Failure to reach nitrogen agreement could have serious consequences for Brussels airport
By summer, Brussels Airport must apply for a new environmental permit. Without it, air traffic is impossible. However, the permit is at risk because the Flemish government has so far failed to reach a binding nitrogen agreement, Mediahuis newspapers reported on Wednesday. Both Flemish Environment minister Zuhal Demir and the airport are sounding the alarm, fearing a halt to air traffic.
The current environmental permit dates back to 2004 and expires in July 2024. By this summer, Brussels Airport must apply for a new licence. Before doing so, Brussels Airport is waiting for clarity about the amount of nitrogen it is allowed to emit. "Like any sector, we need a regulatory framework as regards nitrogen. That is why a legally binding decree must be voted on at the Flemish level in the short term," airport management says. Since the airport is located in the Flemish municipality of Zaventem, just outside the Brussels Capital Region, Brussels Airport must comply with Femish regulations.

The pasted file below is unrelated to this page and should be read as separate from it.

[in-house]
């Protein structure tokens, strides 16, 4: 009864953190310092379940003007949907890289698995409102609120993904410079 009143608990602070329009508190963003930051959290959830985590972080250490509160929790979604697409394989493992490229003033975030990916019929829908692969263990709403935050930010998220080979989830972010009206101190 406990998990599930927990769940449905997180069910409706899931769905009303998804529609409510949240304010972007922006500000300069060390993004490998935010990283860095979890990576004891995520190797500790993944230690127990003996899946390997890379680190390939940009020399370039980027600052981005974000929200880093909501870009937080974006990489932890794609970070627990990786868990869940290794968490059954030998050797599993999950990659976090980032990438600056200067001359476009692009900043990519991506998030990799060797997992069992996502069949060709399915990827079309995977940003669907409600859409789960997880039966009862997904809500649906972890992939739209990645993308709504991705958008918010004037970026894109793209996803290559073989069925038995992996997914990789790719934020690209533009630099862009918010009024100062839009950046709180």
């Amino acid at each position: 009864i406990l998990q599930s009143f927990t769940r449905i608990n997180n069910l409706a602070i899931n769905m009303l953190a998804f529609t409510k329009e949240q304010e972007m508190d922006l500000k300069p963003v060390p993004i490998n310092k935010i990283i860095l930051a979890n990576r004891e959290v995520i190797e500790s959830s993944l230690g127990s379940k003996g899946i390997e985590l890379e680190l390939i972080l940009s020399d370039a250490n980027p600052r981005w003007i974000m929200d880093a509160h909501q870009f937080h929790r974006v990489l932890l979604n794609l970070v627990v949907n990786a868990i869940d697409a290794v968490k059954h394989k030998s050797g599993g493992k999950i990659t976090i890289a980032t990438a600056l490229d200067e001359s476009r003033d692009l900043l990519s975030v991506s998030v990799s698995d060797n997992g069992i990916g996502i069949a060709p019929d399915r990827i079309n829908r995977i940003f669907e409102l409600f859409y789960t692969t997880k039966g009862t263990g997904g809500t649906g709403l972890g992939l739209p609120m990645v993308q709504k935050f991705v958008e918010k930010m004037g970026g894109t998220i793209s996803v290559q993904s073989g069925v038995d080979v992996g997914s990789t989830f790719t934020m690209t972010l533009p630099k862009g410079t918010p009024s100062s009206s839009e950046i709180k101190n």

In light of this, the Flemish nitrogen agreement is awaited impatiently. The first nitrogen agreement, reached in February last year, still needs to be voted on in parliament. Majority party CD&V (Christian Democrats) wants to revoke some of the measures in the agreement, much to the frustration of coalition partner N-VA (Flemish nationalists).
Environment minister Demir (N-VA) and the airport are therefore stepping up the pressure for a quick agreement, fearing a halt to air traffic. According to CD&V and Open VLD (Flemish liberals), however, this is a mere political strategy and voting in the agreement is not a requirement to give Zaventem a licence.
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